19. 19.
    Raines, E. W., Bowen-Pope, D. F., and Ross, R., 1990, Platelet-derived growth factor, in: Handbook of Experimental Pharmacology: Peptide Growth Factors and Their Receptors, Vol. 95/1 (M. B. Sporn and A. B. Roberts, eds.), Springer-Verlag, Berlin, pp. 173–262.Google Scholar
  20. 20.
    Ross, R., Raines, E. W., and Bowen-Pope, D. F., 1986, The biology of platelet-derived growth factor, Cell 46:155–169.PubMedCrossRefGoogle Scholar
  21. 21.
    Simionescu N., Vasile, E., Lupu, F., Popescu, G., and Simionescu, M., 1986, Prelesional events in atherogenesis. Accumulation of extracellular cholesterol-rich liposomes in the arterial intima and cardiac valves of the hyperlipidemic rabbit, Am. J. Pathol. 123:109–125.PubMedGoogle Scholar
  22. 22.
    Parthasarathy, S., Quinn, M. T., Schwenke, D. C., Carew, T. E., and Steinberg, D., 1989, Oxidative modification of beta-very low density lipoprotein. Potential role in monocyte recruitment and foam cell formation, Arteriosclerosis 9:398–404.PubMedCrossRefGoogle Scholar
  23. 23.
    Gerrity, R. G., 1981, The role of the monocyte in atherogenesis. I. Transition of blood-borne monocytes into foam cells in fatty lesions, Am. J. Pathol. 103:181–190.PubMedGoogle Scholar
  24. 24.
    Sporn, M. B., Roberts, A.B., Wakefield, L. M., and de Crombrugghe, B., 1987, Some recent advances in the chemistry and biology of transforming growth factor-beta, J. Cell Biol. 105:1039–1045.PubMedCrossRefGoogle Scholar
  25. 25.
    Heimark, R. L., Twardzik, D., and Schwartz, S. M., 1986, Inhibition of endothelial regeneration by type-beta transforming growth factor from platelets, Science 233:1078–1080.PubMedCrossRefGoogle Scholar
  26. 26.
    Ignotz, R. A., and Massague, J., 1986, Transforming growth factor-ß stimulates the expression of fibronectin and collagen and their incorporation into the extracellular matrix, J. Biol. Chem. 261:4337–4345.PubMedGoogle Scholar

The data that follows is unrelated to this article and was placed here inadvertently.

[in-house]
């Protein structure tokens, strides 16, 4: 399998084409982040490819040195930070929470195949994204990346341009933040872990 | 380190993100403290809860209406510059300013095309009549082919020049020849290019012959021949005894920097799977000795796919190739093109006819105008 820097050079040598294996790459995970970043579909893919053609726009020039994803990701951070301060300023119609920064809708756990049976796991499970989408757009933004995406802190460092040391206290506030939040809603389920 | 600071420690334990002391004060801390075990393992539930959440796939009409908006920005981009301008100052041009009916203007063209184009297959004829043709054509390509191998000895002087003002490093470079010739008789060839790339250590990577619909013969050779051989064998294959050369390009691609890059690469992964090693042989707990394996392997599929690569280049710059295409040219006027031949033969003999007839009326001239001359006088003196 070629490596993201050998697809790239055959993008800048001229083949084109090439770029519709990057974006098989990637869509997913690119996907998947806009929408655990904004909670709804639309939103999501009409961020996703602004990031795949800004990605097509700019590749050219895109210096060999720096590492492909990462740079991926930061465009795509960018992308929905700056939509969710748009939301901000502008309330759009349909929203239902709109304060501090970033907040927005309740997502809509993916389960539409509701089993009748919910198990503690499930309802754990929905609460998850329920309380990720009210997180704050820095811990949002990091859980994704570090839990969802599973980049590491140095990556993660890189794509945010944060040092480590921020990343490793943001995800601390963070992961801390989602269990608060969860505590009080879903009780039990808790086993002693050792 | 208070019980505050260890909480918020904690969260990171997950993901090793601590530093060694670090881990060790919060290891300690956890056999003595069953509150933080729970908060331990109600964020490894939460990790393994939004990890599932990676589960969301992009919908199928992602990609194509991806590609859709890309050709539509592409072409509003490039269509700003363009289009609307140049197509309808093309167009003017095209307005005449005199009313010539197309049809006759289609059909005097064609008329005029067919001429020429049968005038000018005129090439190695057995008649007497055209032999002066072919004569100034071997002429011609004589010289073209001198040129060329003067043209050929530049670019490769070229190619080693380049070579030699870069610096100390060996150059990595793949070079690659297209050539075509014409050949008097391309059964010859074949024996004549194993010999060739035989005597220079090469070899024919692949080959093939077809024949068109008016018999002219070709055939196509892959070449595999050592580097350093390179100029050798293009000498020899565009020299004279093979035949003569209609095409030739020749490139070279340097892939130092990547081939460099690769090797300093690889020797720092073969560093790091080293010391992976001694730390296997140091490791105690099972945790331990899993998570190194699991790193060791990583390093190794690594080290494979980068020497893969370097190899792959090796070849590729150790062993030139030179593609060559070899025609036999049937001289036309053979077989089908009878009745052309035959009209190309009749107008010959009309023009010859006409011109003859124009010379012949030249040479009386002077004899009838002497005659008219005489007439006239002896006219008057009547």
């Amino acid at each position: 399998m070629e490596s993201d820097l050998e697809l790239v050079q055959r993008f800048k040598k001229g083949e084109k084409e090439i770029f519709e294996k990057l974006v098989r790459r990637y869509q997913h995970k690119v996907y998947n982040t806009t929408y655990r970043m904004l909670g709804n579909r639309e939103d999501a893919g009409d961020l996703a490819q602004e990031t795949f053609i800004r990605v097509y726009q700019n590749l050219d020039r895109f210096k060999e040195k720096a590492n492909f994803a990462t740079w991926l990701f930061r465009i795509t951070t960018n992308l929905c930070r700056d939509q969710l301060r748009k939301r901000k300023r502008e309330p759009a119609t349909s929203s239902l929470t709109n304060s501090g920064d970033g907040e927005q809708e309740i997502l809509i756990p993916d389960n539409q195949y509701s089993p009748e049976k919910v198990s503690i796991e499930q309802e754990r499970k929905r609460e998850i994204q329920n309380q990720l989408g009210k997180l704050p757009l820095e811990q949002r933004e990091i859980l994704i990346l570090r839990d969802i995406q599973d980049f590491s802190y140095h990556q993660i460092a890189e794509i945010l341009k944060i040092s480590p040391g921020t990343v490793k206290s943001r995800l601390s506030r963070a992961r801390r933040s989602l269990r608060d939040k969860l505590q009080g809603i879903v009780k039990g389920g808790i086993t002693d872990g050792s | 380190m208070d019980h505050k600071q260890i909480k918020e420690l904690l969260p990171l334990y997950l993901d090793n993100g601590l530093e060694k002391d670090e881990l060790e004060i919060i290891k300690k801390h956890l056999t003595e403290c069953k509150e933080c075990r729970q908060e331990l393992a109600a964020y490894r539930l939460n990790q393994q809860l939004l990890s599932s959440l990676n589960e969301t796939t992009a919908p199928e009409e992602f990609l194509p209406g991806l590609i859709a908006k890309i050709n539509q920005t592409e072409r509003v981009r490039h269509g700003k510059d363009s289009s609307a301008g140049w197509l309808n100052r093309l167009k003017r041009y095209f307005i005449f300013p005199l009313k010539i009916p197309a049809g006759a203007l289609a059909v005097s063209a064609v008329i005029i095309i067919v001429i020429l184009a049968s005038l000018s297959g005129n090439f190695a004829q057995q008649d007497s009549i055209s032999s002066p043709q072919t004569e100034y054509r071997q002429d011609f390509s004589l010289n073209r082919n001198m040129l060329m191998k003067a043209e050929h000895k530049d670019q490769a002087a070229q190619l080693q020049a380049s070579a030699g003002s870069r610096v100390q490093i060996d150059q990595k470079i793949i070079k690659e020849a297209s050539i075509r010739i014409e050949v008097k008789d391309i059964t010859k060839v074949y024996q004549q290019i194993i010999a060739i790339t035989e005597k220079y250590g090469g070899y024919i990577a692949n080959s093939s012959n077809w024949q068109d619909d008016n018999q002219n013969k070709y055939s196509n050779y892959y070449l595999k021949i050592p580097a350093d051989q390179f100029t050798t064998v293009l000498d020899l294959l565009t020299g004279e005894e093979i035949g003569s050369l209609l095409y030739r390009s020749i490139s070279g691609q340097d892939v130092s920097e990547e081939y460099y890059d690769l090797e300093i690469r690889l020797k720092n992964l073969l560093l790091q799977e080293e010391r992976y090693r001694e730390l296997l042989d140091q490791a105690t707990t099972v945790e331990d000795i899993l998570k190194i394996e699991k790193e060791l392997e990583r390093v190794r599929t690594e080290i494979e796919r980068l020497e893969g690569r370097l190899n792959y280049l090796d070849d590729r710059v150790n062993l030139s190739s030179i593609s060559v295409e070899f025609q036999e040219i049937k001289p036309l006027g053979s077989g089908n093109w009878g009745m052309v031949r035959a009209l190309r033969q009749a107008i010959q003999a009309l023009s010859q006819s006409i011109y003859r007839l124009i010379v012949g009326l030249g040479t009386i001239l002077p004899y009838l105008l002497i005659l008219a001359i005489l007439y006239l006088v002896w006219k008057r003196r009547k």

27. 27.
    Leof, E. B., Proper, J. A., Goustin, A. S., Shipley, G. D., DiCorleto, P. E., and Moses, H. L., 1986, Induction of c-sis mRNA and activity similar to platelet-derived growth factor by transforming growth factor beta: A proposed model for indirect mitogenesis involving autocrine activity, Proc. Natl. Acad. Sci. USA 83:2453–2457.PubMedCrossRefGoogle Scholar
  28. 28.
    Miyazono, K., Okabe, T., Urabe, A., Takaku, F., and Heldin, C.-H., 1987, Purification and properties of an endothelial cell growth factor from human platelets, J. Biol. Chem. 262:4098–4103.PubMedGoogle Scholar
  29. 29.
    Ishikawa, F., Miyazono, K., Hellman, U., Drexler, H., Wernstedt, C., Hagiwara, K., Usuki, K., Fumimaro, T., Risau, W., and Heldin, C.-H., 1989, Identification of angiogenic activity and the cloning and expression of platelet-derived endothelial cell growth factor, Nature 338:557–562.PubMedCrossRefGoogle Scholar
  30. 30.
    Baird, A., Mormede, P., and Bohlen, P., 1985, Immunoreactive fibroblast growth factor in cells of peritoneal exudate suggests its identity with macrophage-derived growth factor, Biochem. Biophys. Res. Commun. 126: 358–364.PubMedCrossRefGoogle Scholar
  31. 31.
    Hajjar, K. A., Hajjar, D. P., Silverstein, R. L., and Nachman, R. L., 1987, Ibmor necrosis factor-mediated release of platelet-derived growth factor from cultured endothelial cells, J. Exp. Med. 166:235–245.PubMedCrossRefGoogle Scholar
  32. 32.
    Raines, E. W., Dower, S. K., and Ross, R., 1989, IL-1 mitogenic activity for fibroblasts and smooth muscle cells is due to PDGF-AA, Science 243:393–396.PubMedCrossRefGoogle Scholar
  33. 33.
    DiCorleto, P. E., and Bowen-Pope, D. F., 1983, Cultured endothelial cells produce a platelet-derived growth factor-like protein, Proc. Natl. Acad. Sci. USA 80:1919–1923.CrossRefGoogle Scholar
  34. 34.
    Emeson, E. E., and Robertson, A. L., Jr., 1988, T lymphocytes in aortic and coronary intimas. Their potential role in atherogenesis, Am. J. Pathol. 130:369–376.PubMedGoogle Scholar
  35. 35.
    Hansson, G. K., Jonasson, L., Holm, J., and Claesson-Welsh, L., 1986, Class II MHC antigen expression in the atherosclerotic plaque: Smooth muscle cells express HLA-DR, HLA-DQ and the invariant gamma chain, Clin. Exp. Immunol. 64:261–268.PubMedGoogle Scholar
  36. 36.
    Jonasson, L., Holm, J., and Hansson, G. K., 1988, Smooth muscle cells express la antigens during arterial response to injury, Lab. Invest. 58:310–315.PubMedGoogle Scholar

Copyright information

© Springer Science+Business Media New York 1992

Authors and Affiliations

  • Russell Ross
    • 1
  1. 1.Department of PathologyUniversity of WashingtonSeattleUSA

Personalised recommendations